How to Win British Parliamentary Debate Competitions? Learn What Meta-Debating is and How to Use it with Caution

Coach Mike
Post by Coach Mike
January 11, 2023
How to Win British Parliamentary Debate Competitions? Learn What Meta-Debating is and How to Use it with Caution

Hi there! In the first part of this article, you’ve covered how to use your delivery skills to dominate your judge’s notes. Now it’s time to focus on the content of your speech.

The key thing here is to be explicit and direct. Don’t make any assumptions about what the judge can and will understand from your argument. You must explicitly tell the judge what they should understand from your point or why your impact is a negative thing they want to avoid. The judge might come from a different background than you and might have different life experiences, which means they won’t necessarily see or understand things the way that you do and they won’t have the same intuitive connections. So be sure to clearly point out the most important links in your arguments. It can sound like: “Why is this true? Because, judge…” or “Why does this matter?” [pause] “This matters because…” as opposed to simply saying “the impact is …”

Next, you want to be explicit about how well you are engaging with your opposing team. This means saying sentences like, “Judge, they claimed (X), but I have three responses! First…” You wouldn’t believe the difference this makes in a judge’s mind, as opposed to just giving multiple responses without explicitly numbering them. Even more importantly, when you’re explicit in this way, most likely, the judge will write down in their notes three answers, and then at the end of the debate when they need to evaluate each team’s contribution, this will stand out even if, during your speech, they weren’t fully convinced by all the answers.

Since, in British Parliamentary, you’re also competing against your opening team if you are in the second half of the debate or closing, you can help the judge see your extension more clearly. Explicitly state at the beginning of your speech what NEW materials you’ll bring in your case compared to what has already been shared in the debate thus far. This sounds like, “Judge, our opening said (X). We will add the specific link about (Y) because the argument doesn't stand, and the impact isn't reached without this explanation because.”

Last, you want to be explicit about what the debate is about and how you think it should be adjudicated. This is often referred to as meta-debating. Let's use an analogy to help explain this idea.

In a boxing match, a boxer tries to land a punch on their opponent and hit them as hard as they can. The more times the boxer hits their opponent without getting hit themselves, the more likely they are to win. Outside of the ring, however, there are often commentators who’ll say things like, “Oh, that was an excellent dodge,” or “Look at her technique – she's dominating the ring!” All of this commentary doesn't help the boxer score more points per se, but it does change how the audience views what’s happening inside the ring. In debate, we call this kind of commentary meta-debating.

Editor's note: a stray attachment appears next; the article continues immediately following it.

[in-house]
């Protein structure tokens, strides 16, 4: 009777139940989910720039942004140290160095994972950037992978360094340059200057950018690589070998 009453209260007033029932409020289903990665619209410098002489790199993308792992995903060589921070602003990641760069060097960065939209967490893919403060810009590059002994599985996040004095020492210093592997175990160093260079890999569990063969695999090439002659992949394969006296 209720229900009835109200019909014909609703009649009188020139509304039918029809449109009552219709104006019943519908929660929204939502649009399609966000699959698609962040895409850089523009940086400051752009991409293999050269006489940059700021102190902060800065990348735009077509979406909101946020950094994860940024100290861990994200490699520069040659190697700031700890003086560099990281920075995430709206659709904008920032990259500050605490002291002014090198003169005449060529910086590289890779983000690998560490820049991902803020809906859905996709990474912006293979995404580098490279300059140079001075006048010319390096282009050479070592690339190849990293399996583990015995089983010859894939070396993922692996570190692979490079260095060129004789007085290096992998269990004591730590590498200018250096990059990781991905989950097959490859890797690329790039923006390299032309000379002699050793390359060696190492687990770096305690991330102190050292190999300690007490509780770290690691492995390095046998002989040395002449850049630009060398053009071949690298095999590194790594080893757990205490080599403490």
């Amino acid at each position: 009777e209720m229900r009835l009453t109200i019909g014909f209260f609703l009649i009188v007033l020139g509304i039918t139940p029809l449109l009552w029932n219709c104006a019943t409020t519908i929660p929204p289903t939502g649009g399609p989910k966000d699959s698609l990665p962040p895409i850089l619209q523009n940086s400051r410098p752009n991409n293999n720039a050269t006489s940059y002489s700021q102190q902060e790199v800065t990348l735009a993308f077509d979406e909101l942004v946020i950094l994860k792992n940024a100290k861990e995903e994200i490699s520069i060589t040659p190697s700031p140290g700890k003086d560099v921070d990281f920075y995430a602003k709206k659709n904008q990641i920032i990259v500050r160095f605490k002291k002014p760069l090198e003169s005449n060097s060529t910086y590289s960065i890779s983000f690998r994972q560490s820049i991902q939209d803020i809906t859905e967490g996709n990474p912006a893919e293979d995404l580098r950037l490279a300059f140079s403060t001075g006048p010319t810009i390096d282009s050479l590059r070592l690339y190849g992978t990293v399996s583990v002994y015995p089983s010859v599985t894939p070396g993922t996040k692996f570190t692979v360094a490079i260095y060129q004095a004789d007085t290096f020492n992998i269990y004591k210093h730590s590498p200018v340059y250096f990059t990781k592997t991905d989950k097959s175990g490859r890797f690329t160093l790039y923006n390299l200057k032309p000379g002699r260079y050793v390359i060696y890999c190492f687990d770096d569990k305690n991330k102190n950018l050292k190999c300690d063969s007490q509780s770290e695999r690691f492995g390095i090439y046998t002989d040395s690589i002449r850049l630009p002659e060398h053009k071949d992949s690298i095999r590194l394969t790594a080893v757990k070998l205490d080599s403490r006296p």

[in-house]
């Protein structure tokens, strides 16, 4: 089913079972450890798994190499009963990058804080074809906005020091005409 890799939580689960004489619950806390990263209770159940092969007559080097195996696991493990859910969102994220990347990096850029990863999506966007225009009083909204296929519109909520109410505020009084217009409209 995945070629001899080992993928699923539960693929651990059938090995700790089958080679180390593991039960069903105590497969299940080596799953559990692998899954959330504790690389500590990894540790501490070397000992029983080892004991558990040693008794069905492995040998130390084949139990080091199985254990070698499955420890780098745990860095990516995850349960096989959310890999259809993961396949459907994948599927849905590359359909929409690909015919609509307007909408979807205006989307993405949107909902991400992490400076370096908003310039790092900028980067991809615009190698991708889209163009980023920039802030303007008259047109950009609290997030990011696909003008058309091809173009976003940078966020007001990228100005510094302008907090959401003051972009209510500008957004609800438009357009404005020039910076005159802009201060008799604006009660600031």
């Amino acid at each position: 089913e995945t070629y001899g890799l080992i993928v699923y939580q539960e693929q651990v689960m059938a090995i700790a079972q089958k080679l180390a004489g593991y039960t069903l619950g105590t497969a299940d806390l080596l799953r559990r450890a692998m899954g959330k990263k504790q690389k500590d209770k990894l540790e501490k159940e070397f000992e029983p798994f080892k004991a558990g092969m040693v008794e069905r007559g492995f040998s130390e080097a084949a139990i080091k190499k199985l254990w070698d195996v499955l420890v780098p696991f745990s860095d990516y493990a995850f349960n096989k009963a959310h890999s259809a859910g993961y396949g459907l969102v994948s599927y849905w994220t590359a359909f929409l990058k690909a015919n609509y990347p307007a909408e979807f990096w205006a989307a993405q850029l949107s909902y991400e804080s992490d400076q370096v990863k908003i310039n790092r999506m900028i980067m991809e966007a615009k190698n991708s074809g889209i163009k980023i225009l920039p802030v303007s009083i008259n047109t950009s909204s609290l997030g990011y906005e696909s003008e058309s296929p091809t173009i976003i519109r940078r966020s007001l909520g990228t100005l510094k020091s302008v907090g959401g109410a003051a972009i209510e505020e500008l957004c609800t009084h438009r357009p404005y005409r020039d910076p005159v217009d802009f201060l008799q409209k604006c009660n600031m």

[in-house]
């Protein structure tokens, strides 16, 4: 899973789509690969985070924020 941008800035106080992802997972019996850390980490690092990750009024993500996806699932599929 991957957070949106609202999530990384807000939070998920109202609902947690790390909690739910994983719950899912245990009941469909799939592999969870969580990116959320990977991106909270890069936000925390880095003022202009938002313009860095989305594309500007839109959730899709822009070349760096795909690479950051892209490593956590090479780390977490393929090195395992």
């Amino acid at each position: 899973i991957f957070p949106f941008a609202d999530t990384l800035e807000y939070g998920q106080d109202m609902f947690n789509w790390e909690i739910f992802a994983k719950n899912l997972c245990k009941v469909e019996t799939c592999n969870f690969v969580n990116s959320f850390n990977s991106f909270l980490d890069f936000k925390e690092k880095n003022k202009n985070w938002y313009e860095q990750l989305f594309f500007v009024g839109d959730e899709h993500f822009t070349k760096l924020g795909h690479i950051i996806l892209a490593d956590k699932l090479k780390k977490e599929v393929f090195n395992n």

Meta-debating is an appeal addressed to the judge about what is happening or has happened in the round. It might sound like this: "Judge, Opening Government missed their burden in this debate when they didn't justify why all drugs need to be legalized," or, “Judge, my extension speaker won this debate when she told you that this would increase voter turnout. Voter turnout is the metric that you should use to decide this debate because…" These statements can be incredibly important in debates that come down to definitions, burdens, counterfactuals, the intent of the motion, and the focus of the debate. All of these concepts aren’t used to debate the motion, but rather explain how the debate should be judged and what “blows” and “punches” should be counted.

For instance, if Proposition and Opposition are fighting about what the words “tiger parenting” or “glorification” actually mean, and if their case rests on one interpretation over another, it's critical that at least one speaker stops throwing punches and takes time to comment on their team’s technique and to explain why their interpretation is better and should be the one that the judge uses.

Another example is the motion, “This House would impose personal criminal liability on police chiefs whose subordinates commit police brutality.” If the Government focuses on why this would be beneficial and practical, then as the Opposition speaker, you could say something like this: “Judge, note that the Government has missed their main burden of proof, which is to show why it's justified to punish a person for an act that they did not commit.” You would, of course, emphasize this line with your voice and your body language as you would be delivering it.

We’ll leave you with a final note: use meta-debating with caution. Sometimes, it can seem a bit patronizing if you start telling the judge how to think, particularly if you're way off the mark.

To wrap up, let’s think back to our ole buddy Lacazette. He might not have cared about being judged, but the truth of the matter is, in any sport—including debate—there will be an adjudicator. Your job as a player in the game is to see those judges as friends who are in need of your help, which is why in these articles, you've learned how to use delivery skills to present arguments and rebuttals in a way that’ll help the judge take clear notes and justify a call in your favor. You've also learned how to use meta-debating when you think it's necessary to help the judge focus on specific parts of the debate. Time to go make some new friends with French football players!

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Coach Mike
Post by Coach Mike
January 11, 2023

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